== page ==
SLP-Clinic-Impact-07

Having a conversation about sports with a teenage boy can be easily taken for granted. For Cody Pate, such conversations represent years of hard work and the support of a remarkable team. He was born deaf. Doctors tried hearing aids, but they proved to be ineffective. He received a cochlear implant when he was 2 years old.

Since June 2017, he has been a client of the RiteCare Childhood Language Center of Stockton, where he has worked with several Pacific speech-language pathology student clinicians: Timothy Carroll ’18, MS, Arianne Cubillo ’19, MS, Ashley MacWhirter ’19, Kailie McHugh ’19, Tierney O’Mara ’17, ’18, MS, Vanessa Vincent ’18, MS and Mackenzie Zoller ’19.

Cody has diligently worked on articulating his ending sounds, such as “ed” or “s.” “When we first started, he would leave out certain features of words, which made it difficult to understand what he was saying,” said McHugh. The student clinicians work closely with the clients to set goals that they work toward achieving, one conversation at a time. “I’ve always enjoyed working with the clients at Scottish Rite and seeing how much they improve from the beginning of the semester to the end, “McHugh said. “They all work so hard, it’s amazing to see how much clients absorb in a short amount of time. “

Trudy Pate has witnessed the growth in her son’s communication skills. “He has come a long way since being here,” she said. “His clarity of speech and writing has greatly improved.” For Zoller, receiving feedback from the client’s support team was a highlight of her time at the Scottish Rite. “It was an empowering emotion to not only see a client’s progress through my measurable data notes, but to hear about improvements in other settings, such as at home or at school,” said Zoller.

“I’ve always enjoyed working with the clients at Scottish Rite and seeing how much they improve from the beginning of the semester to the end.”

– Kailie McHugh ’19

The Scottish Rite Childhood Language Disorders Center fosters an atmosphere of teamwork. “I’ve worked with a group of two boys during my time at Scottish Rite,” McHugh said. “Seeing them work together and help each other out when working on separate goals was so inspiring. These kids are so willing to help others; it’s really admirable.” Cody shared that he helps other clients “so they will know they are not alone” and “it is OK to ask for help.” In addition to communication skills, his time at the center has taught him to advocate for himself.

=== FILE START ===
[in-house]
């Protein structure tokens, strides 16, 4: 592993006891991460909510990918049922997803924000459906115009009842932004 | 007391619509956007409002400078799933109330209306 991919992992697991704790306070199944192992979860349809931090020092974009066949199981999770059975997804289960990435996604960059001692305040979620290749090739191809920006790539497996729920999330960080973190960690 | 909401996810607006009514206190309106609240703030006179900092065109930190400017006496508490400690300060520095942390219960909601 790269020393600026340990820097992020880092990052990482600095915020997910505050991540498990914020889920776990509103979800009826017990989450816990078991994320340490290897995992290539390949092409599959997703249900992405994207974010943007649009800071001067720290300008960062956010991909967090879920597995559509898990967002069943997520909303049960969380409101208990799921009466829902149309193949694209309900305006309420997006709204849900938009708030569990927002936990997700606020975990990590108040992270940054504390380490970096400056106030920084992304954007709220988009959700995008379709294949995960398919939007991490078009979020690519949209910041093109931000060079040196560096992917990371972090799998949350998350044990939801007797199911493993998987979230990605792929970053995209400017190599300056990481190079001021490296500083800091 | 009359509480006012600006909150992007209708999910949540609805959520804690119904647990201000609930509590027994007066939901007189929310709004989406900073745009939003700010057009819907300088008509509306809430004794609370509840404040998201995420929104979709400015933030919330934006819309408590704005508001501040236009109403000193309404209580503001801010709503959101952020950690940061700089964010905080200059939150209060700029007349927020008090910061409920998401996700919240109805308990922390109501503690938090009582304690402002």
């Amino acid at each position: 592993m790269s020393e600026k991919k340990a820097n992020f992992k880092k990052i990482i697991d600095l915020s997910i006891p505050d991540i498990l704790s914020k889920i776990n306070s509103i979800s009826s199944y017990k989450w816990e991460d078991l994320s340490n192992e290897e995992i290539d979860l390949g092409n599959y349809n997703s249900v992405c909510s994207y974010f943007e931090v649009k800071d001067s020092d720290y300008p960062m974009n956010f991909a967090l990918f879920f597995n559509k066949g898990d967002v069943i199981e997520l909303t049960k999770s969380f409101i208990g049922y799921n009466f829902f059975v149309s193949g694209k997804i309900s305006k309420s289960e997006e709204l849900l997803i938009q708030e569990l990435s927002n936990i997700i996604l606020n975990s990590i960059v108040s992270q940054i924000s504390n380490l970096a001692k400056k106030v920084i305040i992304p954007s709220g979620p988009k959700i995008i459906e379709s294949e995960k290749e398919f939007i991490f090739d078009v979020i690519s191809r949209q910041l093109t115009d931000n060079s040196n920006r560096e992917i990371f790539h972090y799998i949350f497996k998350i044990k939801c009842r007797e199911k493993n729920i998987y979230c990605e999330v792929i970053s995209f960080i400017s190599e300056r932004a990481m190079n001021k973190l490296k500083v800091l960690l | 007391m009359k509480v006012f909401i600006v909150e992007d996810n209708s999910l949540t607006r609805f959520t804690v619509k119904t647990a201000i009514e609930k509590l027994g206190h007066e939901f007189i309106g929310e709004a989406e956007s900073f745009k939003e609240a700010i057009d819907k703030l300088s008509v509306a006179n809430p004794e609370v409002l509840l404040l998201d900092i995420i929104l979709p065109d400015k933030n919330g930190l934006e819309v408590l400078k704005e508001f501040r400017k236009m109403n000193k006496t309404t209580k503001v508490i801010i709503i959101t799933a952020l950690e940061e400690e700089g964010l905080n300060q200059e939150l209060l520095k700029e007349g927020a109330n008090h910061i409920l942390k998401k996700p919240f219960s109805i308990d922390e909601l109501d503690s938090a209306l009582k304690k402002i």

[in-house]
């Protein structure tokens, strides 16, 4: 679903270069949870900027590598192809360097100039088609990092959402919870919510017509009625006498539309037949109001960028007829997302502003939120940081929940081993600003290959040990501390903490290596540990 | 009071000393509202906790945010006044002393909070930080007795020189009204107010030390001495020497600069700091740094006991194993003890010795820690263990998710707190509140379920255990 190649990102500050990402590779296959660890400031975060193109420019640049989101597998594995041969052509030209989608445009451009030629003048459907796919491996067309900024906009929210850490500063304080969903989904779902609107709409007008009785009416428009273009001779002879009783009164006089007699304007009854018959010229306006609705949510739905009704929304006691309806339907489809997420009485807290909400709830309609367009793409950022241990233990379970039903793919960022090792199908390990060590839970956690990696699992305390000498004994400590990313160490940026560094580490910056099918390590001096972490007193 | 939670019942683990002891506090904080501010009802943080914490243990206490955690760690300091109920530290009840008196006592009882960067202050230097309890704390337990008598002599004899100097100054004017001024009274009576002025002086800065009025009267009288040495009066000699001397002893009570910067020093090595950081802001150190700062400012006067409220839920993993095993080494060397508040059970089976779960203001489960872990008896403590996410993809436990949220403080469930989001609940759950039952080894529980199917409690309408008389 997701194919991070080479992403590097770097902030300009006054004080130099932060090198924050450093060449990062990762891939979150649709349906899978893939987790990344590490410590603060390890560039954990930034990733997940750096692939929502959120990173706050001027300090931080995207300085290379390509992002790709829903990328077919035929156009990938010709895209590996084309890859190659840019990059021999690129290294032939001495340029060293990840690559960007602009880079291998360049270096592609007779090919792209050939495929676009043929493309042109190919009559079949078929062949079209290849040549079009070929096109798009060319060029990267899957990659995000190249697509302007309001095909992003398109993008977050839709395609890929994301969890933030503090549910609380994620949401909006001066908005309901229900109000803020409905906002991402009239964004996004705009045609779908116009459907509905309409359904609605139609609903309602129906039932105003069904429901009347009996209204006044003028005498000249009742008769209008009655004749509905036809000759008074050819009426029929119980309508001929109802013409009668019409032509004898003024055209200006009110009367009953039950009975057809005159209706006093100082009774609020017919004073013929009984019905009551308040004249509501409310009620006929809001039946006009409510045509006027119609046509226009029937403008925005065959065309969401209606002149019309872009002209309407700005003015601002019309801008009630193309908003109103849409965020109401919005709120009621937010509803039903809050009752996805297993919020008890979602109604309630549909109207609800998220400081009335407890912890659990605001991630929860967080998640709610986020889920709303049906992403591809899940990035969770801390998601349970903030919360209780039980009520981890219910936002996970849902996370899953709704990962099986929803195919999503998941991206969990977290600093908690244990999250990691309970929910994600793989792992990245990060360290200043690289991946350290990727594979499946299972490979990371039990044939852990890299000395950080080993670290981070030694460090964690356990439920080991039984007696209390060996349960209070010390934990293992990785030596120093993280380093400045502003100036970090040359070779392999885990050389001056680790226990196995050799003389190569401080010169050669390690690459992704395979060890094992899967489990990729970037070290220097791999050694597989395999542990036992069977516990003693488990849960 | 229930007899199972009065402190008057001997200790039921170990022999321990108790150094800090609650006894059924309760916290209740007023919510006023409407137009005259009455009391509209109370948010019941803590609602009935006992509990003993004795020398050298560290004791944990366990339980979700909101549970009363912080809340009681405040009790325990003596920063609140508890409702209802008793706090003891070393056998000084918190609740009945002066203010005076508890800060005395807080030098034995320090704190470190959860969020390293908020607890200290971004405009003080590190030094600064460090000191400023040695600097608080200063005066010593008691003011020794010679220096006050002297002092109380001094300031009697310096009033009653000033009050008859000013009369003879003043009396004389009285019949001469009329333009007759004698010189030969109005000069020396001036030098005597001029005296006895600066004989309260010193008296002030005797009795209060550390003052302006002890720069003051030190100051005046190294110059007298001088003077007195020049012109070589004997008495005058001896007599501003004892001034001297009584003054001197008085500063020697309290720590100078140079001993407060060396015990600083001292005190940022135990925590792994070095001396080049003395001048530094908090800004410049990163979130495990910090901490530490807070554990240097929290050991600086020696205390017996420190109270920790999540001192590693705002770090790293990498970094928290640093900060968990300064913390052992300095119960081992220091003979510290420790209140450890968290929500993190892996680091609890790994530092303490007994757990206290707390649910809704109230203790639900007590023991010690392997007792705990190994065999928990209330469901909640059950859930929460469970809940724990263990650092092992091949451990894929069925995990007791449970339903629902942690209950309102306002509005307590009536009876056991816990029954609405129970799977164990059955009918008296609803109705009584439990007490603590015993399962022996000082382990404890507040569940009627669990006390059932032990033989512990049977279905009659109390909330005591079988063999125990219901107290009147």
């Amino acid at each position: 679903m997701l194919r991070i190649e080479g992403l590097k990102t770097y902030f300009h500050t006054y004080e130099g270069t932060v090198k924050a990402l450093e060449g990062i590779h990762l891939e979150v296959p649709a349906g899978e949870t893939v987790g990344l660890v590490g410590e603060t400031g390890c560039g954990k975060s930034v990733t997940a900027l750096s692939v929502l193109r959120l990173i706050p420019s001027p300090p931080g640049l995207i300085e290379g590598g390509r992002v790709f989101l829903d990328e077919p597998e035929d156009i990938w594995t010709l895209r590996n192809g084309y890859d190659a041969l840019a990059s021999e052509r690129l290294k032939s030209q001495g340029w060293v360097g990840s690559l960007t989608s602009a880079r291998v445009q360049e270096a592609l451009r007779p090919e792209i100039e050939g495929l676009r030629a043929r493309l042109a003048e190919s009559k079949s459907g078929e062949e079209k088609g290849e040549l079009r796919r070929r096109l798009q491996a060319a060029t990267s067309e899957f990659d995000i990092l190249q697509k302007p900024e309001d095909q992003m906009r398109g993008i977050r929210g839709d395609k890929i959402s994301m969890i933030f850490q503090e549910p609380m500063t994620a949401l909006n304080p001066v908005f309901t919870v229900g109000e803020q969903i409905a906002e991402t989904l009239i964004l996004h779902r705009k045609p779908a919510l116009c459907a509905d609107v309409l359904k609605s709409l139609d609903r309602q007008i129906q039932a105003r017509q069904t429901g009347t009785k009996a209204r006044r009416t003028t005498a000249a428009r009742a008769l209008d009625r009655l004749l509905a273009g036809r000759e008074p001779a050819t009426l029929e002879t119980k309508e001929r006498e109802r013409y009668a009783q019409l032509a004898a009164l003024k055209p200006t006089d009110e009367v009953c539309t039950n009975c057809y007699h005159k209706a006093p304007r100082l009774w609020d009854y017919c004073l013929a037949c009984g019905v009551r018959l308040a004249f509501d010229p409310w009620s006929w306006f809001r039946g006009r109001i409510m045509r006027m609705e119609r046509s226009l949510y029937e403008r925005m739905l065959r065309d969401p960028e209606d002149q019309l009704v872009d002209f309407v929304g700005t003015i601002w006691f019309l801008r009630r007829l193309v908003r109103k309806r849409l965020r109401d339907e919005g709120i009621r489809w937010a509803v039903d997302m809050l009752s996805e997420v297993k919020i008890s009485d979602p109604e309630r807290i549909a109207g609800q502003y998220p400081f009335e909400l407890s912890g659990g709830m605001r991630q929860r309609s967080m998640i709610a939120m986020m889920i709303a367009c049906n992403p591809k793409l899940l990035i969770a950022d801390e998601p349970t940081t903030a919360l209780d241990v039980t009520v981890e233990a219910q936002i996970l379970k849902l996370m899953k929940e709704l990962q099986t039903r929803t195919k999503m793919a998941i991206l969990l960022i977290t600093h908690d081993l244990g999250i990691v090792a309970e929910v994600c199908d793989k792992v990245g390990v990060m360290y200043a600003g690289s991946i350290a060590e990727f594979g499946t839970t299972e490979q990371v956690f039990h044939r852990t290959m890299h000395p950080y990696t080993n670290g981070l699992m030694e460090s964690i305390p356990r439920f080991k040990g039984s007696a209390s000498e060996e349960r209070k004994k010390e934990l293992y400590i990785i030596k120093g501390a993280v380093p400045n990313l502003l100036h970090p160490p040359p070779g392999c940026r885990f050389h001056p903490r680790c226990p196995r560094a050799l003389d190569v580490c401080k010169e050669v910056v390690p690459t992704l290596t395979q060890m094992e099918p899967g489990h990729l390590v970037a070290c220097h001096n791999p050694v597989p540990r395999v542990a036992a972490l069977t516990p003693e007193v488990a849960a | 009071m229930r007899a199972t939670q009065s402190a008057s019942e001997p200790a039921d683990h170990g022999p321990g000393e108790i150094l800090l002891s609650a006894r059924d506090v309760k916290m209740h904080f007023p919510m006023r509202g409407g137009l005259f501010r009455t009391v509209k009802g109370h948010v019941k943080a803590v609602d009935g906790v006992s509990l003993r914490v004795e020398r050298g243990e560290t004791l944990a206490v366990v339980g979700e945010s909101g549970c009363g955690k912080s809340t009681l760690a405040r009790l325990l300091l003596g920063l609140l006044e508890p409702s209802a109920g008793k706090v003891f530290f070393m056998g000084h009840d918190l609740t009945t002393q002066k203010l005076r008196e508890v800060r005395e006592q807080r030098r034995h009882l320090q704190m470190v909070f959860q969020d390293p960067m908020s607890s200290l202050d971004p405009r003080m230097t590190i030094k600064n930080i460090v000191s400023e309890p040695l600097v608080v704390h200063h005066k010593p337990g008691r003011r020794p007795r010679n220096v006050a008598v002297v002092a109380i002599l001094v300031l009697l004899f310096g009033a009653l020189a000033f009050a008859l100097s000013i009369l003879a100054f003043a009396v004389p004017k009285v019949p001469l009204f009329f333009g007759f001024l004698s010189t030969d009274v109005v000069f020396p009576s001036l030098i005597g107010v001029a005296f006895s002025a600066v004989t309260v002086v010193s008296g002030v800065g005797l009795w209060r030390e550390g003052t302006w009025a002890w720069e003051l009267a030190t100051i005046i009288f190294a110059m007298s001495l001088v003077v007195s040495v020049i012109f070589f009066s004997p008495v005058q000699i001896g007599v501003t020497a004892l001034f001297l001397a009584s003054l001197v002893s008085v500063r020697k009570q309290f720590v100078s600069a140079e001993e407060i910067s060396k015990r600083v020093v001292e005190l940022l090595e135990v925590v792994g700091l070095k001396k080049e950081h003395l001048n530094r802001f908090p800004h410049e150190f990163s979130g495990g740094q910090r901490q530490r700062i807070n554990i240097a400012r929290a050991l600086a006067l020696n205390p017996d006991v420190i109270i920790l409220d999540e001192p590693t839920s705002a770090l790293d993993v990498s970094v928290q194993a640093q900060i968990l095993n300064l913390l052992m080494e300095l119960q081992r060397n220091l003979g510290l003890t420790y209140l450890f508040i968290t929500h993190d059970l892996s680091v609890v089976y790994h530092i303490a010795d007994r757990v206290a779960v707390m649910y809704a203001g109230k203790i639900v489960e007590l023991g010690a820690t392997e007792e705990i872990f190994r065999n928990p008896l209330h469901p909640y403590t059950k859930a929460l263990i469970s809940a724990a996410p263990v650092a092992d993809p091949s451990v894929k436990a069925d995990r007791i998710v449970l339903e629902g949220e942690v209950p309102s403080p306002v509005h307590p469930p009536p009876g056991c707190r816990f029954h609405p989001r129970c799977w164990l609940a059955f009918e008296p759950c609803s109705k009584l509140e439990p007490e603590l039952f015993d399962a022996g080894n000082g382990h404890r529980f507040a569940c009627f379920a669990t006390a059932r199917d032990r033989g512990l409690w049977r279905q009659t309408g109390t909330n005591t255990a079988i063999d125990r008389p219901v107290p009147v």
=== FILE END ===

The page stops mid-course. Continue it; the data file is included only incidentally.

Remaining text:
During the summer in 2017 and 2018, Cody volunteered at the Augmentative-Alternative Communication (AAC) Academy; a collaboration between Pacific’s Department of Speech-Language Pathology and the California Department of Education’s Diagnostic Center, Central California, held in Stockton at the Scottish Rite Childhood Language Disorders Center. During the weeklong camp, clients practiced using their augmentative-alternative communication devices in an immersive, supportive setting. When activities were too difficult for younger participants, Cody often partnered with them and to help them complete their projects. Nicholaus Brock ’11’12, MS, CCC-SLP, assistant clinical professor of speech-language pathology and director of the Stockton Scottish Rite Childhood Language Disorders Center, said Cody is referred to as “junior clinic director” for his ability to help create a fun, safe learning environment.

SLP-Clinic-Impact-09
Cody Pate received the California Speech-Language-Hearing Association 2019 Child Distinguished Consumer Award
SLP-Clinic-Impact-02

The students who worked with Cody have connected with him through conversations about fishing and baseball. On May 4, 2018, he threw the first pitch at a Stockton Ports home game during Better Speech and Hearing Night at the Ballpark. This annual event was established by Benjamin Reece ’01, ’08, MS, CCC-SLP, director of clinical education and assistant clinical professor of speech-language pathology, to give student clinicians and clients, along with their support teams, the opportunity to interact outside of the clinic setting.

The passion the students have to help their clients is evident to the families. “They are very well prepared,” Trudy Pate said. “You wouldn’t even think they were students. Nich [Brock] and his whole team have been really wonderful. They make sure it is fun, not just a school or tutoring setting. They make you feel like family.”

SLP-Clinic-Impact-04
SLP-Clinic-Impact-06

By Anne Marie H. Bergthold
Enjoy this article? Share it with your friends